This week’s webinar notes are from an event presented by Bertrand Maltaverne, Senior Business Consultant at Pool4Tool, and hosted by Procurify. You can view the webinar on demand here. In the meantime, you may enjoy listening to a recent BMP Radio podcast with Bertrand and “Sourcing Doctor” Michael Lamoureax. Bertrand also has a great blog on Medium: check it out here.
Bertrand looked at procurement in the context of both of our ‘pressures,’ characterized as SRM2:
External pressure: Suppliers
Internal pressure: Stakeholders
Procurement has to deliver value to both of these groups in order to fulfill our mission. The two-sided pressure is exacerbated by higher risk, lacking skills, and weak technology strategy (according to the 2016 Deloitte Global CPO Survey). The fact of the matter is that today’s conditions are a perfect storm for procurement, and we need to find a way to survive.
Talent and skills have remained a challenge since Charles Babbage wrote On the Economy of Machinery and Manufactures in 1832. But it’s not because we’ve been trying to solve the same problem for nearly two centuries. It is because in order to satisfy the needs of our two pressure points we have to keep evolving. Procurement is trying to simultaneously be a customer and supplier of choice. In addition, not all stakeholders or suppliers are looking for quite the same thing from us. That is not an easy problem to solve, and so therefore – as Charles Darwin put it (paraphrased): it is not the strong, but the agile, that survive.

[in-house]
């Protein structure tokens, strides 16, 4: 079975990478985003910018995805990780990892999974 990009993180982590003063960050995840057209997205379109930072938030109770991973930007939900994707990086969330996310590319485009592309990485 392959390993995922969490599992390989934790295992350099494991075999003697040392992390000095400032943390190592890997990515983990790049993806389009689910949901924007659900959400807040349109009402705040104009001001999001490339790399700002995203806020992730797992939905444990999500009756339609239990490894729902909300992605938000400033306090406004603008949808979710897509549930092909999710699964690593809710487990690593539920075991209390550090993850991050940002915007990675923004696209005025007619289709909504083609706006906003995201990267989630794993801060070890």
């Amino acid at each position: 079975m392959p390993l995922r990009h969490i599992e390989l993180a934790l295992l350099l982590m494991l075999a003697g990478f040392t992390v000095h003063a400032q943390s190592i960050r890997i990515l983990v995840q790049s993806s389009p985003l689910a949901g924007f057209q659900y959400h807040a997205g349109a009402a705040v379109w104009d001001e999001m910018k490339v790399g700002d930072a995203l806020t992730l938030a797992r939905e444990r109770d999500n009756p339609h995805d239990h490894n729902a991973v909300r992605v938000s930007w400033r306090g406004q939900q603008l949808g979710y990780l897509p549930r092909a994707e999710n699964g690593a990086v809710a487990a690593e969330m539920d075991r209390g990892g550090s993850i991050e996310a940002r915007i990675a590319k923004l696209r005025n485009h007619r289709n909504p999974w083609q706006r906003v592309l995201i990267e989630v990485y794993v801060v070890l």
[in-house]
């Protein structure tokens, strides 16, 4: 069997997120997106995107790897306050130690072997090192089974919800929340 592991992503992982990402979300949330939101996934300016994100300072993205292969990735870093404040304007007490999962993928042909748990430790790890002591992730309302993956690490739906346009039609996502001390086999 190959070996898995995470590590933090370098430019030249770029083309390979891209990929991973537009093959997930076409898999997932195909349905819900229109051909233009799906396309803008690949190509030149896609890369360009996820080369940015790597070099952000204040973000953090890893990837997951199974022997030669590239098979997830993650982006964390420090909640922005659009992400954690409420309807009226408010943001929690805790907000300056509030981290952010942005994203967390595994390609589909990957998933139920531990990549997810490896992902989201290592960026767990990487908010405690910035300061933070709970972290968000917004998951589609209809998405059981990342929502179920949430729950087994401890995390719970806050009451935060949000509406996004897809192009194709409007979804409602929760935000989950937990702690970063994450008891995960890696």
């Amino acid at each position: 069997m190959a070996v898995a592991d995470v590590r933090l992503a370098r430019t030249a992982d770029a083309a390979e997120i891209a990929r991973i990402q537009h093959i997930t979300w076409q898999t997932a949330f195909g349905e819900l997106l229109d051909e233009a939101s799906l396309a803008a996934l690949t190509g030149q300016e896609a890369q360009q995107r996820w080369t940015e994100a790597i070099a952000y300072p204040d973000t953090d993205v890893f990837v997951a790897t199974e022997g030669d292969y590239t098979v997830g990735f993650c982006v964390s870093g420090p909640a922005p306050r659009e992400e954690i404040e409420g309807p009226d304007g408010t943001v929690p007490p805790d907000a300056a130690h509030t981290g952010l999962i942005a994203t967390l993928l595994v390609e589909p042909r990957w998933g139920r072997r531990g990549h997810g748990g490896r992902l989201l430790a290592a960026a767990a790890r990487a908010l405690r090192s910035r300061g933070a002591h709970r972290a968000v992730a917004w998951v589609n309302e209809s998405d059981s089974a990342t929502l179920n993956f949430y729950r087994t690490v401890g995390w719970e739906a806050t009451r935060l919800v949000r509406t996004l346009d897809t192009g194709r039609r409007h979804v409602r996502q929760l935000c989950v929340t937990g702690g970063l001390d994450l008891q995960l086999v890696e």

I’ll admit that I was feeling a great deal of stress during the webinar just thinking about the nature and scale of the challenge we face. Bertrand used a simple but very effective visual to illustrate the two pressures squeezing procurement and I can still see it in my mind. It’s the stuff of nightmares. Then I remembered, diamonds are created under pressure. Sometimes, under the right conditions, pressure is required to achieve the desired state (i.e. transformation). No one ever said that transformation was going to be fun.
So what can we do with Bertrand’s perspective on transformation through pressure?
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